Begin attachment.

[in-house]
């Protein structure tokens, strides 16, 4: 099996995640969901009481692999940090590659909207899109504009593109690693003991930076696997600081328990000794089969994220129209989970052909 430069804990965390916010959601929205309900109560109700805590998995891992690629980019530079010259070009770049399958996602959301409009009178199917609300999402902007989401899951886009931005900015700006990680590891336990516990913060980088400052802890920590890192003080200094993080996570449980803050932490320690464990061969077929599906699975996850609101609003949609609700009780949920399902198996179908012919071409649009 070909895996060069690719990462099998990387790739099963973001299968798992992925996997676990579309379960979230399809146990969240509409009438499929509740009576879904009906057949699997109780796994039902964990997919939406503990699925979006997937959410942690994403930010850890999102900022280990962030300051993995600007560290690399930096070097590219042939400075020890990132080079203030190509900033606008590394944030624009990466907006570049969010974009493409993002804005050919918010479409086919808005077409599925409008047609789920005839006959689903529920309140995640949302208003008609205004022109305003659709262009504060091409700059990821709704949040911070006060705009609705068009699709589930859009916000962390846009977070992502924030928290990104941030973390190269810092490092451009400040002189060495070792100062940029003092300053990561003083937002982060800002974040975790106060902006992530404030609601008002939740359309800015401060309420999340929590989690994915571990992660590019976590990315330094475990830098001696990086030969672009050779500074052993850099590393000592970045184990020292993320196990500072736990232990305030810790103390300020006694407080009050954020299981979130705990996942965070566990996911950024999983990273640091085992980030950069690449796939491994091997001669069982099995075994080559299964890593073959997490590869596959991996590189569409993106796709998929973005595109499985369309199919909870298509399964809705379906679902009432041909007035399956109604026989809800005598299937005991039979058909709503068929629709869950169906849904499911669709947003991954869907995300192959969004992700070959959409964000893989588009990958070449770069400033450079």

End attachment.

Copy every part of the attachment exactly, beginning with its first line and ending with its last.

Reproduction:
[in-house]
């Protein structure tokens, strides 16, 4: 099996995640969901009481692999940090590659909207899109504009593109690693003991930076696997600081328990000794089969994220129209989970052909 430069804990965390916010959601929205309900109560109700805590998995891992690629980019530079010259070009770049399958996602959301409009009178199917609300999402902007989401899951886009931005900015700006990680590891336990516990913060980088400052802890920590890192003080200094993080996570449980803050932490320690464990061969077929599906699975996850609101609003949609609700009780949920399902198996179908012919071409649009 070909895996060069690719990462099998990387790739099963973001299968798992992925996997676990579309379960979230399809146990969240509409009438499929509740009576879904009906057949699997109780796994039902964990997919939406503990699925979006997937959410942690994403930010850890999102900022280990962030300051993995600007560290690399930096070097590219042939400075020890990132080079203030190509900033606008590394944030624009990466907006570049969010974009493409993002804005050919918010479409086919808005077409599925409008047609789920005839006959689903529920309140995640949302208003008609205004022109305003659709262009504060091409700059990821709704949040911070006060705009609705068009699709589930859009916000962390846009977070992502924030928290990104941030973390190269810092490092451009400040002189060495070792100062940029003092300053990561003083937002982060800002974040975790106060902006992530404030609601008002939740359309800015401060309420999340929590989690994915571990992660590019976590990315330094475990830098001696990086030969672009050779500074052993850099590393000592970045184990020292993320196990500072736990232990305030810790103390300020006694407080009050954020299981979130705990996942965070566990996911950024999983990273640091085992980030950069690449796939491994091997001669069982099995075994080559299964890593073959997490590869596959991996590189569409993106796709998929973005595109499985369309199919909870298509399964809705379906679902009432041909007035399956109604026989809800005598299937005991039979058909709503068929629709869950169906849904499911669709947003991954869907995300192959969004992700070959959409964000893989588009990958070449770069400033450079």